high schools in America
Tired of hearing how bad our schools are? Newsweek examines the best schools in the country. Strong academics and standards of excellence combine to prepare students for high success in college. Also: see Newsweek's list of top US high schools.
Big theologian on
Cult? Sect? Denomination? Who knows? With a plethora in diversity of religious groups, many university officials are growing increasingly concerned with the myriad forms of proselytizing taking place within their walls.
Perils of pills
US News & World Report devotes a cover story to the issue of the rising phenomenon of prescribing psychotropic drugs to ever younger children.
Blacks don't like the
In issues of the so-called "digital divide," researchers are discovering that in some instances blacks are just not interested in becoming computer literate. Read a fascinating article on race and the Internet.
Smart kids wait
Bright kids wait before kissing and engaging in sexual activities. So says a study led by Dr Carolyn Halpern of the University of North Carolina which appeared in the Journal of Adolescent Health.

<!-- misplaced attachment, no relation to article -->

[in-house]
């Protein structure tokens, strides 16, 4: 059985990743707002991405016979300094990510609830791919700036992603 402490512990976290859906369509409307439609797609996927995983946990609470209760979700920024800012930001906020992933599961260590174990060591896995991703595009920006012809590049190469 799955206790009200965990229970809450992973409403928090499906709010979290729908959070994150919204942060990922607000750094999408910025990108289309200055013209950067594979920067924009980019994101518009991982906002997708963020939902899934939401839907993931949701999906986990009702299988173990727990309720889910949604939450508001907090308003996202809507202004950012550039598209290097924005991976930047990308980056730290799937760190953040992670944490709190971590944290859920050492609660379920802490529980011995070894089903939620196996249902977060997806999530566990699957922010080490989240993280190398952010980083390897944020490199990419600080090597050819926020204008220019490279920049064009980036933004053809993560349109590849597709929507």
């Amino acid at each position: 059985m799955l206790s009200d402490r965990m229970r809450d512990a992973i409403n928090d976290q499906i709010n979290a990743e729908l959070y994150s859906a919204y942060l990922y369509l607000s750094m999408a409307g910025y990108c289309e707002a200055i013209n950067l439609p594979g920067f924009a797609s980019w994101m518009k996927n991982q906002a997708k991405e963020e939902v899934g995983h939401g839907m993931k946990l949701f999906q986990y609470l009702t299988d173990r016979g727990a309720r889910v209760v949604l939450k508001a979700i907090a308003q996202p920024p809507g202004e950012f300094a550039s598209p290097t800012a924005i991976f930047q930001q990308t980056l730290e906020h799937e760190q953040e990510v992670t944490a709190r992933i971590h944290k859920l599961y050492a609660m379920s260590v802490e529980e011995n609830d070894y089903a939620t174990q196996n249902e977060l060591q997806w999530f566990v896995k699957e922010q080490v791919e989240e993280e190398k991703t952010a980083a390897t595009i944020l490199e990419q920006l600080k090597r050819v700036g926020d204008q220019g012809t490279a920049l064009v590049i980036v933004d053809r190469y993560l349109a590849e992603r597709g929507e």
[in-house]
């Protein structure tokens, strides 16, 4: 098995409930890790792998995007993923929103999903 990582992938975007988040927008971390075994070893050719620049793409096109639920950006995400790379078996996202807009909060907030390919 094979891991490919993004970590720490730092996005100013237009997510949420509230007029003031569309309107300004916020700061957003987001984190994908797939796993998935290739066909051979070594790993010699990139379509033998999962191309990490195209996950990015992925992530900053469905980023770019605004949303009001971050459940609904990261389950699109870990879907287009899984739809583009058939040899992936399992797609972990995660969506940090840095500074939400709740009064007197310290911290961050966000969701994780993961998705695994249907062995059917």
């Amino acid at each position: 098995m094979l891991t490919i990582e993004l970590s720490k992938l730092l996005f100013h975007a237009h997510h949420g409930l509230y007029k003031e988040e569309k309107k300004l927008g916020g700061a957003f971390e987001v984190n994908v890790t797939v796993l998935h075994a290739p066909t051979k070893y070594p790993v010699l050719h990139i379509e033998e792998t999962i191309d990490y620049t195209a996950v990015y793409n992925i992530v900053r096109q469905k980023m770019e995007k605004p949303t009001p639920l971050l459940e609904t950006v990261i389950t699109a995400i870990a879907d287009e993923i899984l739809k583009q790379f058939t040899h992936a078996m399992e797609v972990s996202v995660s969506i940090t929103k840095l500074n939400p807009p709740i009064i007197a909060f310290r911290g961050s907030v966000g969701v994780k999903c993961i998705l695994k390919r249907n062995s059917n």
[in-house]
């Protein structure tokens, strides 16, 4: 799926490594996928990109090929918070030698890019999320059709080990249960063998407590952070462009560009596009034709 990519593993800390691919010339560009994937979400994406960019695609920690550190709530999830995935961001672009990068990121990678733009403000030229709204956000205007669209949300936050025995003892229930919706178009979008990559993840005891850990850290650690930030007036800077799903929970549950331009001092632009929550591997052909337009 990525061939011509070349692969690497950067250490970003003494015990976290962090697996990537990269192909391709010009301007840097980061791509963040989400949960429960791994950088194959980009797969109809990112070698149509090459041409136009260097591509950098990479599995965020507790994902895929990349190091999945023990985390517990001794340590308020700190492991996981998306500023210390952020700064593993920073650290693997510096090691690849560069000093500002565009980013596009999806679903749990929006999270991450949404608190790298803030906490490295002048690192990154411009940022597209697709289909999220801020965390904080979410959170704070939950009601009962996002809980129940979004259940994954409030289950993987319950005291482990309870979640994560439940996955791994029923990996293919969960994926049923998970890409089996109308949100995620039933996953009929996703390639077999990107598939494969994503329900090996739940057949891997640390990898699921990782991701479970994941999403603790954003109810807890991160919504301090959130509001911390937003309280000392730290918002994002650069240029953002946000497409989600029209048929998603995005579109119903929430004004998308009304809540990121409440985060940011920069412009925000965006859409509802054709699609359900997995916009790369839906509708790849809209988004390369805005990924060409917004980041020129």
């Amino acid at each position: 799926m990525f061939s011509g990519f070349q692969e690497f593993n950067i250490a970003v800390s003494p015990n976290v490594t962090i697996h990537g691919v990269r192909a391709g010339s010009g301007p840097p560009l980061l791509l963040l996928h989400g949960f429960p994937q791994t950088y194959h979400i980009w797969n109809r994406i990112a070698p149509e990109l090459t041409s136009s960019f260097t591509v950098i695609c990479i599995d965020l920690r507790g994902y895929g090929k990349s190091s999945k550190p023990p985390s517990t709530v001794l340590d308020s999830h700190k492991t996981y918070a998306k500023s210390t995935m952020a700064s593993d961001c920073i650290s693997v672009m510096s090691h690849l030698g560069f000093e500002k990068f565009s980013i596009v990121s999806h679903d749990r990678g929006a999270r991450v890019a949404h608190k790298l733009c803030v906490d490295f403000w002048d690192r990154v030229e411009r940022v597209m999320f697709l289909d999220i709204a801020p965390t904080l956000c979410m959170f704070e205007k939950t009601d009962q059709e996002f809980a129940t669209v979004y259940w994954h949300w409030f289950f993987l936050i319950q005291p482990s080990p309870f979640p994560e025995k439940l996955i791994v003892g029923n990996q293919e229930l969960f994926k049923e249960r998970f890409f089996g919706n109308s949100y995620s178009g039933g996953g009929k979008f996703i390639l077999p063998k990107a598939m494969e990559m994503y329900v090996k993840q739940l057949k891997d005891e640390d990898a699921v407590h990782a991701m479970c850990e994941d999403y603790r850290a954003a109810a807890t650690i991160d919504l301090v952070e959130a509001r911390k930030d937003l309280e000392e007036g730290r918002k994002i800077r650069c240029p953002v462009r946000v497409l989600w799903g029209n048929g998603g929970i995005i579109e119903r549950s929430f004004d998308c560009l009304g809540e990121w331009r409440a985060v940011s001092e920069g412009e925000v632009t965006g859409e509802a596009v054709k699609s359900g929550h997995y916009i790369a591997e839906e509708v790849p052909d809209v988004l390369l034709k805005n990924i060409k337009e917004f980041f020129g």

Declaration slammed as racist
A bill that would require memorization
and recitation of portions of the Declaration of Independence has been struck down in New
Jersey following assertions of racist and sexist elements in the document. The
controversial portion of the Declaration of Independence that would have required
memorization for NJ students under the bill are the following two sentences:
Harvard study: Education and
hostility levels linked
A new Harvard study from the Department of Health and Social Behavior in the Harvard School of Public Health indicates education levels, hostility, and socioeconomic status are linked to health.
IX requires Miami to eliminate Olympic-class swim team
Title IX continues to wreak federal legislative havoc among men's sports in the college world, this time taking down the Hurricane's swim team, which has won 20 NCAA champs and 15 Olympians.
Security firms offer
latest software to universities for free
With the latest spate of attacks on e-commerce that often used unwitting university computers to carry out assaults, some security firms are offering their latest software to universities gratis.
& Clone: We'll duplicate your dog